CELEBRATING CHRISTMAS IN SECRECY
This year, many believers in Iran will celebrate Christmas alone or in secret. Despite this, their messages to SAT-7’s Persian-speaking channel demonstrate their resilient hope during this season.
“Like many believers in Iran, I am isolated and unable to be in fellowship with other Christians,” explains Pedram*, a SAT-7 viewer. “Our only means of joining in Christmas celebrations is through Persian-speaking Christian networks such as SAT-7. It is now nearly five years since I gave my heart to God, but I know no other believers in the town where I live. And some believers, because of the oppression and threat of persecution, prefer not to make themselves known to others.”
These messages are not uncommon from SAT-7’s Iranian viewers. Official churches in Iran are only open to ‘culturally Christian’ Armenians or Assyrians. However, believers from other backgrounds must meet discretely and cannot openly celebrate Christmas. Often, they even have to hide their faith from family and friends.
Delshaad*, explains: “We can’t easily celebrate Christmas here – and it’s impossible for new believers. If someone – family, friend, or neighbour – finds out, it will cause problems. I personally cannot celebrate Christmas, unless it is within my heart that I worship and express my joy to the Lord.”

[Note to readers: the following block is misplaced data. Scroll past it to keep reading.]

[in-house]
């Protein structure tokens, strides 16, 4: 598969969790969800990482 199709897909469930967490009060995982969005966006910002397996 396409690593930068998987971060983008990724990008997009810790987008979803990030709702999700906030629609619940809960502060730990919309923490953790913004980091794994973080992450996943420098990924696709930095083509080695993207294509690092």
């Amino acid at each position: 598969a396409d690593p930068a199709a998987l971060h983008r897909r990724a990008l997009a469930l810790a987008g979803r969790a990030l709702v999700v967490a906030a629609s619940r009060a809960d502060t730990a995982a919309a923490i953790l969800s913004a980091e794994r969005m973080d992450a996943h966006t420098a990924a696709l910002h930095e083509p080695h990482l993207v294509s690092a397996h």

Dani, a Christian since 2004 and now living in the UK, recalls a typical Christmas back in Iran: “We gathered secretly in our house and played worship songs on CD or via satellite television – but very quietly and with no clapping.
“The pastor would speak about Christ’s birth and what He did for us. A believer might bring a spouse or a family member who then found out what Christians celebrate for the first time. Hearing about the Magi, they were amazed that there were Persians at the birth of Christ giving gifts and paying homage to Him. They realised that embracing faith in Jesus doesn’t mean abandoning their national identity.”
Sirious*, an Armenian SAT-7 viewer, reports: “At Christmas time many Persian-speakers approach Armenian churches, but I am not sure how many of these are genuine believers. It may be that there are some spies among them. We are having to turn them away – all we can do is to pray for them.”
At Christmas time, many SAT-7 viewers in Iran will feel more isolated than ever as they feel the pressure to hide their faith and keep celebrations to a minimum. If Iranians do celebrate Christmas with others, they often prefer to avoid doing so on December 25 itself, so they do not draw attention to their meetings. As many Iranians tune-in to watch SAT-7’s Persian-speaking Christmas programming, our prayer is that they would be encouraged and blessed. Times may be hard, but the message of Christmas is one of hope and joy, pointing hard-pressed believers to the birth and work of Jesus.
“We are a Christian family of four in complete isolation,” writes Arvand* from Iran. “We put up a small tree and have presents for our children. During Christmas I remember that I was lost and now I am found; I was in sin and through the Lord’s intervention, Creator God is now my Father. There may be many difficulties, but praises be, for in Christ we are children of the King – what could be better?”
Please pray for Iranian believers this Christmas. Download our Prayer Calendar for specific prayer points every month.
*All names have been changed for security purposes.